A "remorseful" Pakistani-American LeT terrorist David Headley made a last ditch effort to have his sentence reduced by writing an emotional letter to the judge claiming he is a changed man and was sorry of his past doings.
However, US district judge Harry D Leinenweber, in the court room acknowledging the receipt of such a letter, publicly told Headley that he had difficulties sin believing him given his past record.
"Mr Headley's letter to the judge expressed his sincere remorse and it was very clear and he did explain in that letter what led him to this and how sorry he was," Robert David Seeder, Headley's attorney, told reporters after the sentencing.
Headley's another attorney; John Theis also argued that from the letter filed as part of the pre-sentencing memorandum, which is under seal, it is clear that Headley is he is remorseful.
However, Judge Leinenweber said in the court that it is difficult to believe what Headley has written to him.
"I do not have any faith in Mr Headley when he says that he is a changed person now. I do believe that it is my duty to protect the public from Mr Headley and ensure that he does not get into any further terrorist activities," the judge said, as he ordered to sentence Headley for 35 years of imprisonment followed by five years of supervised release.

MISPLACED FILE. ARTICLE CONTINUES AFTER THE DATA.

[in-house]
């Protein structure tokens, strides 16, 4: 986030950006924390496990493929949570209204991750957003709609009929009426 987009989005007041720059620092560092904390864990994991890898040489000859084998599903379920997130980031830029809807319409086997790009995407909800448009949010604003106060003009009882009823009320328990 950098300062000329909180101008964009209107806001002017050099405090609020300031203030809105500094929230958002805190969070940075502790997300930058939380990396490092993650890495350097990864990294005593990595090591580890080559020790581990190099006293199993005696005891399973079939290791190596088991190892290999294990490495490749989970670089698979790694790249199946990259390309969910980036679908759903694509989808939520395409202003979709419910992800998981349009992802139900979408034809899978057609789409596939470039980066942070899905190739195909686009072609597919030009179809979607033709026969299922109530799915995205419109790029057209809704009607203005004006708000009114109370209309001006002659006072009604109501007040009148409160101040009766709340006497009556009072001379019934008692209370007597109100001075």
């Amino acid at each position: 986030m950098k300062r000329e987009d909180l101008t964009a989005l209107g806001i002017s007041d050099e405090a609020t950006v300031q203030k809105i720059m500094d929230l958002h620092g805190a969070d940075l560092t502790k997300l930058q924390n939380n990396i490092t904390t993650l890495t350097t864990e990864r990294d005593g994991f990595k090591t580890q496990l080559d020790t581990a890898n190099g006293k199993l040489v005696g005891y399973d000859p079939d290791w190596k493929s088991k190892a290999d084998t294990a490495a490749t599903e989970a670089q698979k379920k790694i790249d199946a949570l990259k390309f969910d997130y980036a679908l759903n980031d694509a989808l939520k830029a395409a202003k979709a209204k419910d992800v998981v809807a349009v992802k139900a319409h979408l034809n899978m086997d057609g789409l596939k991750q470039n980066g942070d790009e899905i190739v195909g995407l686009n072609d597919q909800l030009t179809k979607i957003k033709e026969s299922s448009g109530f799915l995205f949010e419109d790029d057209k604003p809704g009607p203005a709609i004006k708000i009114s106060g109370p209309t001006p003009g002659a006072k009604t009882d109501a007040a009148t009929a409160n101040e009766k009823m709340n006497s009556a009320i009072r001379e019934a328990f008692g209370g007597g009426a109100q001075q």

Federal prosecutors said that they were least bothered if Headley was remorseful.
They want Headley to be truthful and honest to any future investigation against both the Mumbai attack and Denmark plot, both of which are still under investigation.
"I do not whether Headley's proclamations of remorse are sincere. Frankly, I do not care. What I care about is that he has been telling us the truth and it has been real valuable," said the acting US attorney Gary S Shapiro.
"I hope in future cases, it is a beacon to other potential co-operators to sit down with the lawyers and say I am looking at death penalty, I am looking at life imprisonment, should I really betray the people I have been working with and cooperate with the government," he said.
"And I hope the defense lawyers will say, well here is your options, life imprisonment or shot at some time and given the example of David Headley that is the most we can hope for and what I hope for," Shapiro said.
Responding to reporters questions Theis said Headley pleaded guilty to the very serious charges.
"In the sentencing hearing today, obviously he never minimized his role in it. I think, the sentencing is obviously a very serious sentence. We believe that Mr Headley's cooperation that has gone on for last three years, we thought might have given the judge reason to reduce the sentence that he gave but we understand what the judge said at the sentencing hearing," Theis said.